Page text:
Sometimes it seems almost impossible to chase your dreams beside of all your obligations in life. That is something that pisses me off, especially when the people in my nearest surroundings are discouraging me to fight for my dreams, telling me to quit, telling me to write pop music, because ‘it will never happen’. Fuck that. I’d rather die poor with the best memories than be rich and fail myself on this.
A lot of older people in the scene often state that young bands lack a certain drive and conviction in their music. They think that kids just aren’t angry anymore. Your new song however sounds pissed off as hell. Where does this drive come from? What does a young lad from the North-West of the Netherlands have to be so angry about?
Well, the actual drive for Pushing Forward is the conflict between following your dreams and meeting obligations. I started to make music at quite a young age, because I’ve always wanted to thrash stages. I’m still young but the ambitions that I have have already caused me problems for so many times. Sometimes it seems almost impossible to chase your dreams beside of all your obligations in life. That is something that pisses me off, especially when the people in my nearest surroundings are discouraging me to fight for my dreams, telling me to quit, telling me to write pop music, because ‘it will never happen’. Fuck that. I’d rather die poor with the best memories than be rich and fail myself on this. Pushing Forward is about making choices and sacrifices to do what you love, even though you sometimes have to mess up other things badly.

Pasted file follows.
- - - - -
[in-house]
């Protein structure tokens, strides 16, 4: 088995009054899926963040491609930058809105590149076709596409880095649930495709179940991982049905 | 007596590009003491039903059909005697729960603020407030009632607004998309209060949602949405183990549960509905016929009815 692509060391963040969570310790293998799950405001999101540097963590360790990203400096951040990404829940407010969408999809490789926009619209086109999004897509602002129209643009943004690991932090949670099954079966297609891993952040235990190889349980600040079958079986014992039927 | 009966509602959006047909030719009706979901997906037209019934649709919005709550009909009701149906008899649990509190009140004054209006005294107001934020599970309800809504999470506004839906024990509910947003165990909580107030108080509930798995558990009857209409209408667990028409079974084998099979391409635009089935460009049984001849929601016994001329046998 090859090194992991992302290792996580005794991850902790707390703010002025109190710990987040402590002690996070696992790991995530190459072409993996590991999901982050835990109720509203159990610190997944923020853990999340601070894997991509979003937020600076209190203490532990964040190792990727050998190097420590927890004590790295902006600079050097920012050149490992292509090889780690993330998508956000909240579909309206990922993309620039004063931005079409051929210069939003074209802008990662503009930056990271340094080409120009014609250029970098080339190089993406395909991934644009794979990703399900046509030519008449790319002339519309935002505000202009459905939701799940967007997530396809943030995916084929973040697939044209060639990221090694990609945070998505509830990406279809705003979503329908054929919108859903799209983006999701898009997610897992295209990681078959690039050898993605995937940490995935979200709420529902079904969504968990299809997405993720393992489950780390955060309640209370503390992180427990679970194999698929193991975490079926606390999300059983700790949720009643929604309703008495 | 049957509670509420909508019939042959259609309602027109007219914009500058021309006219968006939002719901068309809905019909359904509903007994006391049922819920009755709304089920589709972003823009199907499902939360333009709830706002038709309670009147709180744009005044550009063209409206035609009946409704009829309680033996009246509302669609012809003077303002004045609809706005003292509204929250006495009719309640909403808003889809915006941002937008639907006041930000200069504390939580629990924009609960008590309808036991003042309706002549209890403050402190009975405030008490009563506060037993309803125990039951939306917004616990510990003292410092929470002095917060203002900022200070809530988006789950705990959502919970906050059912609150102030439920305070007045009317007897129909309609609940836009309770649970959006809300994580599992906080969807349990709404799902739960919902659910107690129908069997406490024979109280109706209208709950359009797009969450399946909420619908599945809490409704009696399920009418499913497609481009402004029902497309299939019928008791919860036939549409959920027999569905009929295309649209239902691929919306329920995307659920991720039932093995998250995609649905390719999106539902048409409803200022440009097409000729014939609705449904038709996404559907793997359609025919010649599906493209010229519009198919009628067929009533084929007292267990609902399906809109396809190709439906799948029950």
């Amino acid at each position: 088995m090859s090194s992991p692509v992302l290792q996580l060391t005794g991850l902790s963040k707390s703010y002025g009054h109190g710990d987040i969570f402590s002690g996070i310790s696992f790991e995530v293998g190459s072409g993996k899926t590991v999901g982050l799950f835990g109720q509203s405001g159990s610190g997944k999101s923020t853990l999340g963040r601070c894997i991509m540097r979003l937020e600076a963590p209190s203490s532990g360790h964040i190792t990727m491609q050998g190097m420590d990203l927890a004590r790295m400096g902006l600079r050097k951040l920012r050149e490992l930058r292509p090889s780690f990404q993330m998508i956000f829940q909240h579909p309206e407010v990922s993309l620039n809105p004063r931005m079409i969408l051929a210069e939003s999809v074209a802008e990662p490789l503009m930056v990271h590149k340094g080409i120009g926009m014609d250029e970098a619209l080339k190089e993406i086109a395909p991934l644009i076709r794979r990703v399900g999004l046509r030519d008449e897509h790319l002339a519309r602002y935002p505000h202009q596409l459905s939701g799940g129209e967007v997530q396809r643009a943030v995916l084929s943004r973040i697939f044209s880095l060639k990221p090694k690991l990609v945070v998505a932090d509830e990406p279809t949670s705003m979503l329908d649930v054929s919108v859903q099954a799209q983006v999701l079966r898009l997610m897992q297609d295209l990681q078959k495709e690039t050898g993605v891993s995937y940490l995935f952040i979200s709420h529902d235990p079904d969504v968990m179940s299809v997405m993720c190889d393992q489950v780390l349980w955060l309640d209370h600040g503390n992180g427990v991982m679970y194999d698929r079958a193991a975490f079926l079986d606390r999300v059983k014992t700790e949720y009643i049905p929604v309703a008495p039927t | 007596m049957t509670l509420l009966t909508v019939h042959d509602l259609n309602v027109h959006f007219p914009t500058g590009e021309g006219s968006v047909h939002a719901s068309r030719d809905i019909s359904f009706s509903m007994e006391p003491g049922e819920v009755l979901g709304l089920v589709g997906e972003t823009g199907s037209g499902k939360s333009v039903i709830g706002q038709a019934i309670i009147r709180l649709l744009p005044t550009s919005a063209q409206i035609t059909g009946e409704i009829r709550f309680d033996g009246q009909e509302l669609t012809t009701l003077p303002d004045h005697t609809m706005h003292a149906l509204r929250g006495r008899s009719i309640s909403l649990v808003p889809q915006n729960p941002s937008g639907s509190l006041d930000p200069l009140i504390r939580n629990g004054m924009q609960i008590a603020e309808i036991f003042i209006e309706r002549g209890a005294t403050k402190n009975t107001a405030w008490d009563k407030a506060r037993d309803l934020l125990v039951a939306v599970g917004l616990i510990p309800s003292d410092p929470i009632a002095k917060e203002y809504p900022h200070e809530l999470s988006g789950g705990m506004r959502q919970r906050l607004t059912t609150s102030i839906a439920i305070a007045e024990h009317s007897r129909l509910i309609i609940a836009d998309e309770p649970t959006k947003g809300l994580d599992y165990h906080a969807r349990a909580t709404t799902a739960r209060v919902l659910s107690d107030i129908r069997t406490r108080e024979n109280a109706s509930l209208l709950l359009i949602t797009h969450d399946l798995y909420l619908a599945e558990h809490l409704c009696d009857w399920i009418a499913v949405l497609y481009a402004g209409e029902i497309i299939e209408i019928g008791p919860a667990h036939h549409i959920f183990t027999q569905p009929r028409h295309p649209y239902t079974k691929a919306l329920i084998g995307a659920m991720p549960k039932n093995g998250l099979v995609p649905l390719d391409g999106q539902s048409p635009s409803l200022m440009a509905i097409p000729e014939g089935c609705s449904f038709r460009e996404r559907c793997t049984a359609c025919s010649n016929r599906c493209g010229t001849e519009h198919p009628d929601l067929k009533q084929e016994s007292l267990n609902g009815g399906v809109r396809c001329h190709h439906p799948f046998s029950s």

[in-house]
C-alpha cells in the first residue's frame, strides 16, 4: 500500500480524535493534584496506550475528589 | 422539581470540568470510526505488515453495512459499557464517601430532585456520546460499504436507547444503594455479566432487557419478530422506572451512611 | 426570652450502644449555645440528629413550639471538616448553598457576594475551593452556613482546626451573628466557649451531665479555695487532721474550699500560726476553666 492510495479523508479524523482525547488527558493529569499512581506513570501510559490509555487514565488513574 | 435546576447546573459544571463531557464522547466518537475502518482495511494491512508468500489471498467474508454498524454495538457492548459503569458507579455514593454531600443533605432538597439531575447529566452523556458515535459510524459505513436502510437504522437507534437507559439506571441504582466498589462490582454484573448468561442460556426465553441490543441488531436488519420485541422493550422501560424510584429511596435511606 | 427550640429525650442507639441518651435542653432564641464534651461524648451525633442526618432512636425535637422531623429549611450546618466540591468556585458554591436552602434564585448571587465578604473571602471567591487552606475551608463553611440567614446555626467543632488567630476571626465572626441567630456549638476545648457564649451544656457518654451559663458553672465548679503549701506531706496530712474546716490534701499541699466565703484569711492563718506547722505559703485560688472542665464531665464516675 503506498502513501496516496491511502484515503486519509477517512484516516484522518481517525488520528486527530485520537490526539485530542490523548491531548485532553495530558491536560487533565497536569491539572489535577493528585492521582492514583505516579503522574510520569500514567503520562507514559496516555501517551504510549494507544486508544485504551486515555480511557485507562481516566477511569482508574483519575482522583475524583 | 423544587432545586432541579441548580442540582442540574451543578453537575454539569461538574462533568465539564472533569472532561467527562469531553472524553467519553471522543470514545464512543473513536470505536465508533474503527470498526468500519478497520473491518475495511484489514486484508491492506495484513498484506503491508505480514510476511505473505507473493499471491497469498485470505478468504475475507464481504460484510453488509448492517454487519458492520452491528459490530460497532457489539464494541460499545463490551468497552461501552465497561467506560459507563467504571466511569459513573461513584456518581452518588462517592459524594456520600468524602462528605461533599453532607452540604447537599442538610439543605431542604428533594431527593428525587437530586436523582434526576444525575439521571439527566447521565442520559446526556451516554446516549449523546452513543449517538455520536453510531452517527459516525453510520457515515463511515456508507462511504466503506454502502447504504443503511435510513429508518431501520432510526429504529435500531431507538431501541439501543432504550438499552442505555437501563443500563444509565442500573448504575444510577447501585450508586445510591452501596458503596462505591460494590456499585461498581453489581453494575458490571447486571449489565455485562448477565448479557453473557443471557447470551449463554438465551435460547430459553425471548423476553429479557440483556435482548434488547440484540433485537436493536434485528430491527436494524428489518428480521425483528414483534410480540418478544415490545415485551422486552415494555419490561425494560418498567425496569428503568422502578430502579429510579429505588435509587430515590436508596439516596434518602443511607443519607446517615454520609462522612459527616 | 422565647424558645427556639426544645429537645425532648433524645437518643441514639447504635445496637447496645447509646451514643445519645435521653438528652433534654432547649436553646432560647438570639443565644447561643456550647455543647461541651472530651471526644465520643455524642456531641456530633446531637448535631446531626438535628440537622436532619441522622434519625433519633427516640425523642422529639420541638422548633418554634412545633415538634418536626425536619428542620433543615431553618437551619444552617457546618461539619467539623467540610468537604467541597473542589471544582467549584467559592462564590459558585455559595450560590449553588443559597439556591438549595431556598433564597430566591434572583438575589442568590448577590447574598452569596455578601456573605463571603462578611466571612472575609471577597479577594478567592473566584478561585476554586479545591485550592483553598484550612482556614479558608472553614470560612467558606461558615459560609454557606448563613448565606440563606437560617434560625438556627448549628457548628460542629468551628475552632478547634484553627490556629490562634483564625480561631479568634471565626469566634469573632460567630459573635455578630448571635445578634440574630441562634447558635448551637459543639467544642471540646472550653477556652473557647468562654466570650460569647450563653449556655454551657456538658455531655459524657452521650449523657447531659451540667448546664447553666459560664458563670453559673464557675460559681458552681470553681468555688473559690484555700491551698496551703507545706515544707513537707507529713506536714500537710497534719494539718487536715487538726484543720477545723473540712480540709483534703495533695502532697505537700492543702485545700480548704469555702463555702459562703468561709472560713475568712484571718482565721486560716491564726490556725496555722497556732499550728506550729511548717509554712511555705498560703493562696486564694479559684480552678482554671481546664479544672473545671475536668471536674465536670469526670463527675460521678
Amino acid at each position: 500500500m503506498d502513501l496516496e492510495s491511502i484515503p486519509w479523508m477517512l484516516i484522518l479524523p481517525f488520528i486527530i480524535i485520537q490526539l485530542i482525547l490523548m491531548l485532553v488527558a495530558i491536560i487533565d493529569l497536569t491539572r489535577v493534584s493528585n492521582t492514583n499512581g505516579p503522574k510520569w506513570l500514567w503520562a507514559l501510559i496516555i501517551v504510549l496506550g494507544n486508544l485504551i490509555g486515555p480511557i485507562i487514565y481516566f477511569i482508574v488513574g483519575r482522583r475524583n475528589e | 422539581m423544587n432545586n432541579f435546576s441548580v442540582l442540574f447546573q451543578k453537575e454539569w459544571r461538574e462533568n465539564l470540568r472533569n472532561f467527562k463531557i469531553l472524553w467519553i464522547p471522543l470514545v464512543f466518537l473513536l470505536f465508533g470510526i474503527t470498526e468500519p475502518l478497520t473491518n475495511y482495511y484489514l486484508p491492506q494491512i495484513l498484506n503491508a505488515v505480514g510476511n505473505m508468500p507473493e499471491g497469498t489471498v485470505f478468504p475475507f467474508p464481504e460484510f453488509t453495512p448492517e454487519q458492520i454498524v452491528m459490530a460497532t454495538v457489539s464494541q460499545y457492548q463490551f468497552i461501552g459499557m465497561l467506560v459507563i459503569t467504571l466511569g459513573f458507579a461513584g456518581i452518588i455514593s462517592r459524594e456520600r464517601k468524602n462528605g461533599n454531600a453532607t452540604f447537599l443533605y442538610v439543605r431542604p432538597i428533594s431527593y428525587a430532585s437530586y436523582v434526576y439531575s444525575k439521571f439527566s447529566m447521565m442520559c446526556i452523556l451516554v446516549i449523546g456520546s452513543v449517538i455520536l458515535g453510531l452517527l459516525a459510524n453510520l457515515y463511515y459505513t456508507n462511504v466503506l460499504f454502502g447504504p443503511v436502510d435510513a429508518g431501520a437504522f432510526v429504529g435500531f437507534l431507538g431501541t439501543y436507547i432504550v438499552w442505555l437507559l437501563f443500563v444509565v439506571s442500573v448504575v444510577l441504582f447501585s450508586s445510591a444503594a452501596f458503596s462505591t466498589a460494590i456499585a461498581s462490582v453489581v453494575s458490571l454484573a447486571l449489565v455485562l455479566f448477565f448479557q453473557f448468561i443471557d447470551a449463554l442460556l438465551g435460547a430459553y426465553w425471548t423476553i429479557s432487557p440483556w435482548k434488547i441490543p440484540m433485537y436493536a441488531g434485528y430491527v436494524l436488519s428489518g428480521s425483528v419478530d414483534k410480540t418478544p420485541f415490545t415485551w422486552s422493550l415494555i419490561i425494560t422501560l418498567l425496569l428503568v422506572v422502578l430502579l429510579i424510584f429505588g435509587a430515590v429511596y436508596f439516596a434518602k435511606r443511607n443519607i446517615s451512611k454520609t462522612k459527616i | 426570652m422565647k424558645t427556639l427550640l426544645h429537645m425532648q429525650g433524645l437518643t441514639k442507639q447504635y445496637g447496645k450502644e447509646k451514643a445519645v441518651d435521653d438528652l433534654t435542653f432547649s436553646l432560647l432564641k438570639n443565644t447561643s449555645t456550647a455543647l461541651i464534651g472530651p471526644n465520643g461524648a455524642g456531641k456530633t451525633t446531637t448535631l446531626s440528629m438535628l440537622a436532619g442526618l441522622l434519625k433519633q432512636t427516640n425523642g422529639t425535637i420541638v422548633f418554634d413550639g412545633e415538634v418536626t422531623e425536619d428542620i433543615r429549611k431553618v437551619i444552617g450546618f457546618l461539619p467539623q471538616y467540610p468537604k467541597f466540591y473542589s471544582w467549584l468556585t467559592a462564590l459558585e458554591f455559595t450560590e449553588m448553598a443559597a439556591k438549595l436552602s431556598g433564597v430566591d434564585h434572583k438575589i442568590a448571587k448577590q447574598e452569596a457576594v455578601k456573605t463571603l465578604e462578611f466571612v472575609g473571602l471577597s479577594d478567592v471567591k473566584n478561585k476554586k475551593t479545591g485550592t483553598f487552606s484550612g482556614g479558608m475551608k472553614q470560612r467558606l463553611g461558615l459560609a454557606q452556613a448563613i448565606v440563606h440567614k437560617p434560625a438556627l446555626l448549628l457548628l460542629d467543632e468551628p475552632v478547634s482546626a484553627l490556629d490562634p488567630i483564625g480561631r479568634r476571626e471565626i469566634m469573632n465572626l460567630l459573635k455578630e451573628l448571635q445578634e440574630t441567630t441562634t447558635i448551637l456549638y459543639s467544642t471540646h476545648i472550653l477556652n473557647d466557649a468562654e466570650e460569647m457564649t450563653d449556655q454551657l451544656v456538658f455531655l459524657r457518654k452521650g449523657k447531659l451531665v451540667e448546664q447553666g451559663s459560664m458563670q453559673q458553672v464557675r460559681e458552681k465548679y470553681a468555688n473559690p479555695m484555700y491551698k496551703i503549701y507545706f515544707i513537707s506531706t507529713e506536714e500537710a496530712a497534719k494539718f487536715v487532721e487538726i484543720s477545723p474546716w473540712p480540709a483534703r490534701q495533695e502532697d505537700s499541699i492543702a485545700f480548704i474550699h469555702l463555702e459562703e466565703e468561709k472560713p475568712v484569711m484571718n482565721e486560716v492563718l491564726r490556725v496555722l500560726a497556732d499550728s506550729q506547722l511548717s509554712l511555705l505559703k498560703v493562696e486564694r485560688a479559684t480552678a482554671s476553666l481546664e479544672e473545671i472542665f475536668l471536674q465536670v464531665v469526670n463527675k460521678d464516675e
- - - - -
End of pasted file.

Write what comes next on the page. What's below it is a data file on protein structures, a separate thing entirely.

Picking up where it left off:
I understand the video for Pushing Forward is a prelude to an upcoming new album. What can you tell me about that?